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How have your own boundaries shifted, and enlarged, through the decades of your life?  What once firm  boundaries have we transcended with the creative application of technology?

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Creative spirits often see boundaries as permeable challenges.  How can we move beyond the seeming limitations of our lives?  What gizmo will allow us to explore places and experiences which once seemed ‘Out of Bounds”?

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Sometimes boundaries prove temporary.    Just as the high tide line moves up and down the beach with the season and the weather, so, too may our personal boundaries shift.

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Sometimes we want to harden the protective boundaries we put around ourselves, to keep others at a distance.

And then there are those magical moments when the boundaries shift, when we find we have made a bridge between our life, and another’s.

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October 3, 2015 wet day 068

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I like that boundaries begin to fall away with age.

We have less fear, and more confidence to move beyond some of those boundaries which once locked us into a narrow way of being and thinking.

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As our fears evaporate, our path widens.  We understand how everything is connected together.  We begin to perceive a wider world where the boundaries blur and fade.

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October 3, 2015 wet day 006

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Woodland Gnome 2015

For the Daily Post’s

Weekly Photo Challenge: Boundaries

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October 3, 2015 wet day 022

 

The Gathering Storm

September 30, 2015 Parkway 043

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Living on the east coast, we get used to all sorts of storms.

They come and they go.  Some rare ones cause tremendous and expensive damage.  Often they fizzle out, or cause minimal damages.

But when the forecasts begin to converge, and the warnings go up, worry always sets in.  A lot of it is fear of the unknown.  Our imaginations begin to spin.  Some of it is memory of storms past; what others experienced, and what we have narrowly escaped.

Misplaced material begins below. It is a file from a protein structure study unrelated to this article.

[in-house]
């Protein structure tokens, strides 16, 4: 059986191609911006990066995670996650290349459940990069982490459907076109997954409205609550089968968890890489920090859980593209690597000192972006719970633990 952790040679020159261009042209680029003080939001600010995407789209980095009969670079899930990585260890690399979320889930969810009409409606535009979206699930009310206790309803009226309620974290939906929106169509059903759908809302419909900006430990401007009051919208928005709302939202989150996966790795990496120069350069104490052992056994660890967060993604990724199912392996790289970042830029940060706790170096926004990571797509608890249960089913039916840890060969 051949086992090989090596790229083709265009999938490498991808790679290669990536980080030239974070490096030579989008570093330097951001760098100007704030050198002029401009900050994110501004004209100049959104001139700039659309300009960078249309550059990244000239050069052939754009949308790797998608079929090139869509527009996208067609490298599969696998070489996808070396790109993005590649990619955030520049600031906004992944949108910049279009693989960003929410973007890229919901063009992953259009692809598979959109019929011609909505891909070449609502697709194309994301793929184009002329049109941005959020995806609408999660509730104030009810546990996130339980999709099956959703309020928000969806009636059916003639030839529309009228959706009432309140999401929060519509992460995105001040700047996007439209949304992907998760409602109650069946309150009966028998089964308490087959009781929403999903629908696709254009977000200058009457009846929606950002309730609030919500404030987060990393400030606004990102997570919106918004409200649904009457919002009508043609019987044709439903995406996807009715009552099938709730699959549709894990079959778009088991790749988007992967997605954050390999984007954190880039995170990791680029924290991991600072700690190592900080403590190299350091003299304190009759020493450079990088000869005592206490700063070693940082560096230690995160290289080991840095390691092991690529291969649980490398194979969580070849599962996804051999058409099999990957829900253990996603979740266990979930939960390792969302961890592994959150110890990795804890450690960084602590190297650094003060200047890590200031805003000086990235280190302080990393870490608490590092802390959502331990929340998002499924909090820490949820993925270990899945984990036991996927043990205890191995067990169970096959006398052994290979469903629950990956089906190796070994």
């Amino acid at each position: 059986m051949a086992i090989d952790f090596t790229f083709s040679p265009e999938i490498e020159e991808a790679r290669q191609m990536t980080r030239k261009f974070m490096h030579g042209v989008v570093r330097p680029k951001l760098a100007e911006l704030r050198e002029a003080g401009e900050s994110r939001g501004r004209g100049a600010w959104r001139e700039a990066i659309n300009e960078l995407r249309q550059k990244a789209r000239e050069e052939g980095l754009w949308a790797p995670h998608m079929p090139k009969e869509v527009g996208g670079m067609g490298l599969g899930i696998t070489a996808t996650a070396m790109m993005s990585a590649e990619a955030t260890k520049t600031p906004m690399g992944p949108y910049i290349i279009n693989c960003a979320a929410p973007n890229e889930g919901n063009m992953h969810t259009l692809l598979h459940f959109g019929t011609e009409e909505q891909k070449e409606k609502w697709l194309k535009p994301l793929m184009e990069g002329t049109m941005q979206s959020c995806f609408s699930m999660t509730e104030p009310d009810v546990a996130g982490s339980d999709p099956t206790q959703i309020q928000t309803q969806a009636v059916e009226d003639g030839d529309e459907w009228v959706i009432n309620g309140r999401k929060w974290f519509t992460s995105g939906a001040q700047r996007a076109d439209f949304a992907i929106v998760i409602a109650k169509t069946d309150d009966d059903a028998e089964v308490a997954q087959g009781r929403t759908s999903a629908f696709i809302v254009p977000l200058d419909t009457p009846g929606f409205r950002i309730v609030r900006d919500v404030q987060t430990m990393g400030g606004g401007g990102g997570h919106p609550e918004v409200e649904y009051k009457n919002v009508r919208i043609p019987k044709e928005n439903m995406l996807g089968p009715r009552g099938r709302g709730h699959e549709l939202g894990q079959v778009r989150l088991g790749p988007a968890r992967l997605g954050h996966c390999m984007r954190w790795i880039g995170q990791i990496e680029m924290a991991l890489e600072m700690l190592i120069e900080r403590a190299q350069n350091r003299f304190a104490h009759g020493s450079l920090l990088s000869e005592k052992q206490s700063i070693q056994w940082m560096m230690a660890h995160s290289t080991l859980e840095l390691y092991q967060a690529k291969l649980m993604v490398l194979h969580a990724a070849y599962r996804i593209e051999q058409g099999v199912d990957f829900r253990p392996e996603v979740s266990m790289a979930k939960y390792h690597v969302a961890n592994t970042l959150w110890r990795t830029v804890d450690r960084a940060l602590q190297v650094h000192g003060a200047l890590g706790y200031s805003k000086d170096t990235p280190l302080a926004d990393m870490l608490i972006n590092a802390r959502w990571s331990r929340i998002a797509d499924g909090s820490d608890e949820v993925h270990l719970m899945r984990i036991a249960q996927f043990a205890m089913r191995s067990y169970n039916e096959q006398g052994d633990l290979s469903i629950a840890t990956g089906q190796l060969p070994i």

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September 30, 2015 Parkway 006

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After Hurricane Irene swept over our community in 2011, a friend and I collaborated on a guide for future storms based on our experiences in that one.  We have this ready to share with our neighbors when needed.  And I may be sharing this among our neighbors, tomorrow.

But since this coming hurricane seems determined to rake our coast from South Carolina to New England, I decided to post an edited version here this evening.  Much of it is common sense.  A lot of it you may already be thinking about, yourself.  But there may be an idea or two, or a link, you will find helpful.

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September 30, 2015 Parkway 063

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For readers living elsewhere, you may find this useful even though a hurricane isn’t headed your way in the next few days.  To set the mood, I’ve included some photos we took late this afternoon, showing building storm clouds on the James River.

Thunderstorms have been rolling through all evening, giving us an idea of what may be headed our way over the next five days.

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September 30, 2015 Parkway 003

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Severe Storm Readiness Guide

Our unique location on the East Coast of the United States, near the ocean, large rivers, creeks, ponds and marshes means we need to pay attention and prepare when severe storms hit our community. Our main problems in this area come from flooding and by high winds knocking down trees. We also have to prepare to live without electricity for a while; whether for a few hours or for several days.

Loss of electricity affects us in many ways. Not only do we lose the use of our appliances at home, and often our well pumps and sewage grinder pumps; but many of the businesses we depend on may remain closed for several days as well. Depending on the intensity of the storm, our water supply may also be affected.

Most of us begin planning and preparing when a forecasted storm is still a few days away.

It is better to plan ahead and be prepared for a storm that could fizzle, than to find yourself unprepared as the storm rages outside.

Before the stormSeptember 30, 2015 Parkway 044